Gloria Frym brings satire and sympathy to this earnest world ... with her poet's eye for detail, Frym gives her stories just the right point on which to pivot. Frym can also stretch an allusion for comic effect ... she is at her best describing the subtle chaffing of social boundaries.
San Francisco Chronicle
Frym addresse[s] the world's problems with bemused critique, at once linguistically swerving and point-blank; if David Sedaris were a symbolist with a lyrical sensibility, he might write something like Frym's Patriot.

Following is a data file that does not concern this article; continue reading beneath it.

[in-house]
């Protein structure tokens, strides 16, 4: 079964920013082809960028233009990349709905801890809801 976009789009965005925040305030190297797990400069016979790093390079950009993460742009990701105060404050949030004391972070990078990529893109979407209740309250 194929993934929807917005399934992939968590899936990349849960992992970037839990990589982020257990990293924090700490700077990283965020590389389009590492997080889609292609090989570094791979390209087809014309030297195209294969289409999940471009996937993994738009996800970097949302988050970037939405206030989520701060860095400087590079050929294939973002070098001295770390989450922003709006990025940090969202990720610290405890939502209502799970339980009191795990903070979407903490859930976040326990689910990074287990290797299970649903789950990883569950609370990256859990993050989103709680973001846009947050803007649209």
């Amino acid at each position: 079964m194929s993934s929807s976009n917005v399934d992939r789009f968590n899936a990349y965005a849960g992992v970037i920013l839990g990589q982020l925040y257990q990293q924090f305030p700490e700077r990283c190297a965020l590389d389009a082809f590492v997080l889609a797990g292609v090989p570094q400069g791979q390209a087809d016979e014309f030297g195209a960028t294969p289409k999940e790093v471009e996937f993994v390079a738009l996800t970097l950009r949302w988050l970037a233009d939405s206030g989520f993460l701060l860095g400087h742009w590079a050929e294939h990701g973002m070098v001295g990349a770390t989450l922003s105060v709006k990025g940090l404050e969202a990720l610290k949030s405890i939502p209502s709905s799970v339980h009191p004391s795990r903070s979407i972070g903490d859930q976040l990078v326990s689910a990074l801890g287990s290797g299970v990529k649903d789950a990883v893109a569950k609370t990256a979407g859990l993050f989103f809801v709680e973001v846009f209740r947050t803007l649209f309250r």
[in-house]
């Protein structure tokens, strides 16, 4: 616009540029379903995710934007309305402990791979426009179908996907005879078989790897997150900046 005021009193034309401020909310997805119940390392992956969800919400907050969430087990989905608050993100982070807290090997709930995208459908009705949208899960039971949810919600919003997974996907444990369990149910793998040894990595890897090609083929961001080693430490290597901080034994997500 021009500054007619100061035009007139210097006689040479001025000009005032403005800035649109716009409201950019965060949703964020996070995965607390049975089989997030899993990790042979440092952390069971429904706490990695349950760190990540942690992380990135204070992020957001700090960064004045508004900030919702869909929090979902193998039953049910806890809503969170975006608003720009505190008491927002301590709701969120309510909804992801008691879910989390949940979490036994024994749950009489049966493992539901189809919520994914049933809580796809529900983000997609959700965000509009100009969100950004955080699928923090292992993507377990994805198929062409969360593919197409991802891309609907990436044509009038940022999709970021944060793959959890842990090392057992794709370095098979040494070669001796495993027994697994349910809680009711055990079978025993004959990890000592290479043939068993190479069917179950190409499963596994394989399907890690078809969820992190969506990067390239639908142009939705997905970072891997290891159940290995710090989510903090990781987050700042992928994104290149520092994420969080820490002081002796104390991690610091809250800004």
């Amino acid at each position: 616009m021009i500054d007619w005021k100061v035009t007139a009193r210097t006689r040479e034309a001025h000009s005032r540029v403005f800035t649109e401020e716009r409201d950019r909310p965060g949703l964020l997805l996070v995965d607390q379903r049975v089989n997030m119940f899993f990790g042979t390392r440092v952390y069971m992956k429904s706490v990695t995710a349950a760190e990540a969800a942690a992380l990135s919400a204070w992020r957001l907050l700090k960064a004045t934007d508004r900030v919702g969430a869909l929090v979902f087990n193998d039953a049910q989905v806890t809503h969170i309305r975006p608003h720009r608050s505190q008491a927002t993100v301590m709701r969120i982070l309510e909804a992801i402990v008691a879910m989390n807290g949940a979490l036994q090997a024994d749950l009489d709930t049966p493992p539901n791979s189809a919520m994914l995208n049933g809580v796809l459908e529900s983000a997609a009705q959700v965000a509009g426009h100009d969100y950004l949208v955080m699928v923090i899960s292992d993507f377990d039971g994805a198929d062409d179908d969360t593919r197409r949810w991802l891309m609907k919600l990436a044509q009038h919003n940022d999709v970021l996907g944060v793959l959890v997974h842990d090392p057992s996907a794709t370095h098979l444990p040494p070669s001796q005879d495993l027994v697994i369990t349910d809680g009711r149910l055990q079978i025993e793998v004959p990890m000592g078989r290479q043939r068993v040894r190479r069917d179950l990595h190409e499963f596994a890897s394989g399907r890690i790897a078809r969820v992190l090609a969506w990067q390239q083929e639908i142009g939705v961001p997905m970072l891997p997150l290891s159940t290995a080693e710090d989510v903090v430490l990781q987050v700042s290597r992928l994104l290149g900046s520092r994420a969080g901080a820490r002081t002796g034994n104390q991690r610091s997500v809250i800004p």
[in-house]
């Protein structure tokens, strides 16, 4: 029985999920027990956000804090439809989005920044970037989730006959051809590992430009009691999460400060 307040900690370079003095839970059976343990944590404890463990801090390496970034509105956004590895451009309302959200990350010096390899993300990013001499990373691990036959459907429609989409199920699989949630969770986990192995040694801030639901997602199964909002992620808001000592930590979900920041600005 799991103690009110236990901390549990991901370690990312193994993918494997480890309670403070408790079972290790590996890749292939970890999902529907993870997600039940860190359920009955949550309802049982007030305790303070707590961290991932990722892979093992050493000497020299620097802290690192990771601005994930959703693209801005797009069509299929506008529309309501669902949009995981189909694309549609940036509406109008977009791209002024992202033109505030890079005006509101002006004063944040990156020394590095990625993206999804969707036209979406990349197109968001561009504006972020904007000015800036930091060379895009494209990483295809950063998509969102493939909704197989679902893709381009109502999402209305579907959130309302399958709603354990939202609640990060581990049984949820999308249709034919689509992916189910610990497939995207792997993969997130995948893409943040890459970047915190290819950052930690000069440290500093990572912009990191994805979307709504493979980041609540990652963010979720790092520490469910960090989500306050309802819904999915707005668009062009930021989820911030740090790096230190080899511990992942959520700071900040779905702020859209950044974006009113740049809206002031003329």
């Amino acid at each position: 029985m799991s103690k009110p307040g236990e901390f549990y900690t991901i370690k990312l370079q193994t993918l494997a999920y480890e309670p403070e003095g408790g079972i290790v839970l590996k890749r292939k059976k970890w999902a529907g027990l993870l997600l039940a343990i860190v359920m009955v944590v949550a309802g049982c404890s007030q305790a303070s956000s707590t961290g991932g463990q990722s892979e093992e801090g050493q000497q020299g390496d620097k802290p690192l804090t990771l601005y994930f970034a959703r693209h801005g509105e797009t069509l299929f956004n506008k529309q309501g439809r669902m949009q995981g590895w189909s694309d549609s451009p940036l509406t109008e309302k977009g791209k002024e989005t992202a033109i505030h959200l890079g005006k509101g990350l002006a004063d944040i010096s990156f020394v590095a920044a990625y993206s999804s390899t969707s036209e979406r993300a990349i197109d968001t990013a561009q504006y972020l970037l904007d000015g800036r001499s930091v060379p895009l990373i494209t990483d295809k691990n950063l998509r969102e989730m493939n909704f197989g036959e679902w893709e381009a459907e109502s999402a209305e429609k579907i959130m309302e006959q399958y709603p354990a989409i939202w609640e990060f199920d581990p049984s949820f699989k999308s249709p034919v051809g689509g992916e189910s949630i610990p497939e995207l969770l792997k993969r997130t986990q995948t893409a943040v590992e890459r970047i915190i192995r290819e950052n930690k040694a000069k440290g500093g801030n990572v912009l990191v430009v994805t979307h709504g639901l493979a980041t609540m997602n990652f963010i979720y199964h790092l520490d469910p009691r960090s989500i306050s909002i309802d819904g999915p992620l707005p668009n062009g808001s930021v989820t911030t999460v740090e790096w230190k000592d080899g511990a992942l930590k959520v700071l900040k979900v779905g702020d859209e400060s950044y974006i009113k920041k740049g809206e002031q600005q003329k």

Jonathan Lethem likens Frym's vision to Grace Paley, who plays similar themes, and that comparison is just. Like Paley's urbanites, some of Frym's people suffer trivial, modest, and catastrophic failures fueled by their idealism and hope. Their projections intersect with their capabilities and provide the comedy and tragedy for their lives. [Her work] radiate[s] a clarity about what has become this culture's constant predicament with maintaining a human face and human intimacy. The injustice and terror around Frym's characters injures, intimidates, and baffles, but there are curiosities and victories and joys, too-her people have the courage to be in the world.